Herbert Walter William

(24.10.1934 - 12.06.2007)


English polar explorer and artist. As part of the British Transarctic Expedition, on April 6, 1969, reached the North Pole after crossing the pack ice on the 60th anniversary of the pole reaching by Robert Peary. It is considered the first person who unquestionably reached the North Pole on the surface of the ice without the use of motor vehicles. Sir Ranulf Fiennes called him "the greatest polar explorer of our day".

Born into a military family, he moved to Egypt with his family at the age of 3, and to South Africa at the age of 9. After the family returned to England, at the age of 12, Herbert crossed the Severn River over the ice. He graduated from the military engineering school, for 18 months spent topographical surveys in Egypt and Cyprus. He made a trip to Greece and Turkey, earning a living by drawing portraits.

Since 1955, he conducted topographic surveys in Antarctica, where he gained skills of musher. In total, he completed 5,000 km of dog sledding on the territory of the Antarctic Peninsula. Then he took part in the New Zealand Antarctic Program, under which he was sent to Greenland, to master Eskimo skills in handling dogs. By the age of 26 spent five winters in the polar countries.

In 1958–1964 Herbert worked in Antarctica, having surveyed more than 26 thousand square meters. miles of Queen Maud Land, as well as explored the Shackleton and R. Scott trail on the Beardmore Glacier . Since the US authorities forbade him to go to the South Pole, he returned to the base along the Amundsen highway, becoming the first explorer to repeat the route of the famous polar expeditions. In 1964 he repeated the routes of the expedition of O. Sverdrup and F. Cook in the Canadian Arctic Archipelago.

In 1968-1969 Herbert led the British expedition, which was to go on the pack ice 5,600 km from Cape Barrow to Svalbard across the North Pole. The expedition consisted of 4 people on four dog sleds, ice reconnaissance and the delivery of necessary supplies was carried out from airplanes.

Speaking on February 21, 1968 from Cape Barrow, on the first day the expeditioners traveled 8 km. The advancement of the group was hampered by nasty currents and strong cold (the whole March did not rise above -35° C). We had to walk not along the pack, but along the solid fields of young ice, which could not withstand the weight of a person, often had to change course by 20-30°. By the beginning of the melting of the ice group reached 82° 27'N at 163° 30'W, breaking 1900 km. Until September 4, the team lived in the “Thawing Camp”. After the restart, one of the members of the expedition, Allan Gill, injured his spine as a result of an unsuccessful fall. It was decided not to evacuate: from September 15, 1968, wintering began in a tent on drifting ice. At the beginning of November, the group drifted at 85° 48'N, but by the end of the month they were blown 160 km to the southeast, the drift passed around the pole. Gill was able to fully recover thanks to the care of his comrades.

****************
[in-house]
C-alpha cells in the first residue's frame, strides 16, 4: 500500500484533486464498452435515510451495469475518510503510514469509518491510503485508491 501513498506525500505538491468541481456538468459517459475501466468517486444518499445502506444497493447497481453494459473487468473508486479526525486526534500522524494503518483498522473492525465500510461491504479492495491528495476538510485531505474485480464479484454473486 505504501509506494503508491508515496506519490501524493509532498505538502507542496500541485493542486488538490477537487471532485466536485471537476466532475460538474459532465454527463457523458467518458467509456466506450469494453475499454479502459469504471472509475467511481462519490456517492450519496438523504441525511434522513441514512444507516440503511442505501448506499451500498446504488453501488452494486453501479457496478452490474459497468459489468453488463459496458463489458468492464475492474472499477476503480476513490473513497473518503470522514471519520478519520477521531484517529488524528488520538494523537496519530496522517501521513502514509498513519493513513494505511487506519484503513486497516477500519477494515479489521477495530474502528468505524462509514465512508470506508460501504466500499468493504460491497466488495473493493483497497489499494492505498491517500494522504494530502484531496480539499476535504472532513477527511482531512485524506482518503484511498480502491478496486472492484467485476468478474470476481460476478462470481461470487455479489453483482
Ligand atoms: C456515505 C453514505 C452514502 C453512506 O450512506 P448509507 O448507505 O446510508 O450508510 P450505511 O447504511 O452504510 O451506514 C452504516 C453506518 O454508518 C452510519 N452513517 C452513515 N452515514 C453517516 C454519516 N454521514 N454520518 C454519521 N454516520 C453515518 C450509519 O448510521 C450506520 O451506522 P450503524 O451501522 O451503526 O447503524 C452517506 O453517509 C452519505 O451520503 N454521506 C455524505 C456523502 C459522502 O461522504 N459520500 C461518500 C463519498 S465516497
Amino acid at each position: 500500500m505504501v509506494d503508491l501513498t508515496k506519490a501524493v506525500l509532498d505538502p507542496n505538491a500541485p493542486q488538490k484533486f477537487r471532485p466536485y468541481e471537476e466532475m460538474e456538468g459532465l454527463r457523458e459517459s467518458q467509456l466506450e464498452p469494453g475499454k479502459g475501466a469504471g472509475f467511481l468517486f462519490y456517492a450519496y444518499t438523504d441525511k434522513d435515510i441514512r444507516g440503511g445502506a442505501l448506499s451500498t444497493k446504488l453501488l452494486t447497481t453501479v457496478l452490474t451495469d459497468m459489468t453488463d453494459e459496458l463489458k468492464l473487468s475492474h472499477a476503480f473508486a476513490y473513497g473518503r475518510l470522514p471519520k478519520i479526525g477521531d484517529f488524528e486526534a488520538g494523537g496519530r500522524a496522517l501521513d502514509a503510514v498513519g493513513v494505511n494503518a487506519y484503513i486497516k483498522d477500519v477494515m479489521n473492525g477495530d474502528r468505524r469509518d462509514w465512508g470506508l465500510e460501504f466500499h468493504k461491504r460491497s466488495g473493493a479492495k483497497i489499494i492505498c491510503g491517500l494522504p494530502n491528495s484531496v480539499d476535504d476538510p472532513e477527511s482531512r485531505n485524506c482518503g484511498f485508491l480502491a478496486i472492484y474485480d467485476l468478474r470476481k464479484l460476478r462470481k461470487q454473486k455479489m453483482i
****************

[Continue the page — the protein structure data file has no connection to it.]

At the end of February 1969, we were able to perform a further march in the atmosphere of the polar night: the orientation took place along Venus. The frost reached −48° C, with the daily transition lasting up to 12-13 hours. The Pole of Inaccessibility was passed. On April 6, 1969, the group reached the North Pole. Ice drifts were strongly constrained to advance: one team was almost lost, it was necessary to change course frequently. On May 29, 1969, the group of Herbert, breaking 5600 km along the major axis of the Arctic Ocean, reached the group of the Seven Islands. They evacuated on June 10, having spent 476 days in the drifting ice of the Arctic. All this time, systematic studies of the thickness of ice and snow cover, the topography of drifting ice, and meteorological data were collected. These measurements were carried out by meteorologist Fritz Kerner.

For participation in the expedition, W. Herbert was awarded the Polar Medal, the Medal of the Royal Geographical Society, the Medal of the American Club of Researchers and a number of foreign awards. Nevertheless, the incident with Gill caused a lot of complaints, so this expedition is not very popular in the UK.

In 1979, Herbert and Allan Gill attempted to make a trip around Greenland in sleighs and Eskimo traditional boats, but adverse weather conditions forced them to interrupt the expedition.

In the 1980s Herbert took up the history of polar research. The US National Geographic Society ordered him a biography of Robert Peary. The book was published in 1989 (The Noose of Laurels, "Laurel Arkan") and caused a somewhat scandal, because Herbert, based on his own polar experience, and Piri's materials, came to the conclusion that he could not reach the North Pole and falsified measurement materials (as far back as 1909, Piri was puzzled that on the way back from the pole his group traveled up to 100 km in day). The conclusions of Herbert are now becoming more and more supporters. In 2000, Walter Herbert was raised to a knighthood. In 2005—2006 participated as a consultant in the BBC Blizzard project: Race to the Pole : modeling in Greenland the South Polar expeditions of R. Scott and R. Amundsen.

Died of the effects of diabetes in Ivernes, Scotland. Place of burial unknown.

Mountain height of 275 m on the island of Vesle Tabl in the Seven Islands archipelago  north of the island of North-Eastern Earth, Svalbard. The coordinates are 80° 49.2'N   20° 21.5'E.


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